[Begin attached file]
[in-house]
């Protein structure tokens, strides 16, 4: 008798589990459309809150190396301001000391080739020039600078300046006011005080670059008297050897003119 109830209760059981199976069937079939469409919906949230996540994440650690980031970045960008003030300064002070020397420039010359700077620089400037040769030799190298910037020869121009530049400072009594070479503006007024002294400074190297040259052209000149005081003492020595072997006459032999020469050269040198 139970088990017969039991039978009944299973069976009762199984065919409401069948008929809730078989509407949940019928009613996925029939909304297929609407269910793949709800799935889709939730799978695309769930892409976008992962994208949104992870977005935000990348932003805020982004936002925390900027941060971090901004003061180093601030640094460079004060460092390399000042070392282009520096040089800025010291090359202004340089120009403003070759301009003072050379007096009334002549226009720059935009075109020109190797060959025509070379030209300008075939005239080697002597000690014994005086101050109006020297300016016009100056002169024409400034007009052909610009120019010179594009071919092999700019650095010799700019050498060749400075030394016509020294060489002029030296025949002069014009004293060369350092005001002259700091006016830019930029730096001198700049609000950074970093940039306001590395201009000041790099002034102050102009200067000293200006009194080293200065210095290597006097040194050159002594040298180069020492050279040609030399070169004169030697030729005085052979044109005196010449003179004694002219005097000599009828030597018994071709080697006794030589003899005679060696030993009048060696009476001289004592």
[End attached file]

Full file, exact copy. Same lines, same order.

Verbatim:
[in-house]
């Protein structure tokens, strides 16, 4: 008798589990459309809150190396301001000391080739020039600078300046006011005080670059008297050897003119 109830209760059981199976069937079939469409919906949230996540994440650690980031970045960008003030300064002070020397420039010359700077620089400037040769030799190298910037020869121009530049400072009594070479503006007024002294400074190297040259052209000149005081003492020595072997006459032999020469050269040198 139970088990017969039991039978009944299973069976009762199984065919409401069948008929809730078989509407949940019928009613996925029939909304297929609407269910793949709800799935889709939730799978695309769930892409976008992962994208949104992870977005935000990348932003805020982004936002925390900027941060971090901004003061180093601030640094460079004060460092390399000042070392282009520096040089800025010291090359202004340089120009403003070759301009003072050379007096009334002549226009720059935009075109020109190797060959025509070379030209300008075939005239080697002597000690014994005086101050109006020297300016016009100056002169024409400034007009052909610009120019010179594009071919092999700019650095010799700019050498060749400075030394016509020294060489002029030296025949002069014009004293060369350092005001002259700091006016830019930029730096001198700049609000950074970093940039306001590395201009000041790099002034102050102009200067000293200006009194080293200065210095290597006097040194050159002594040298180069020492050279040609030399070169004169030697030729005085052979044109005196010449003179004694002219005097000599009828030597018994071709080697006794030589003899005679060696030993009048060696009476001289004592």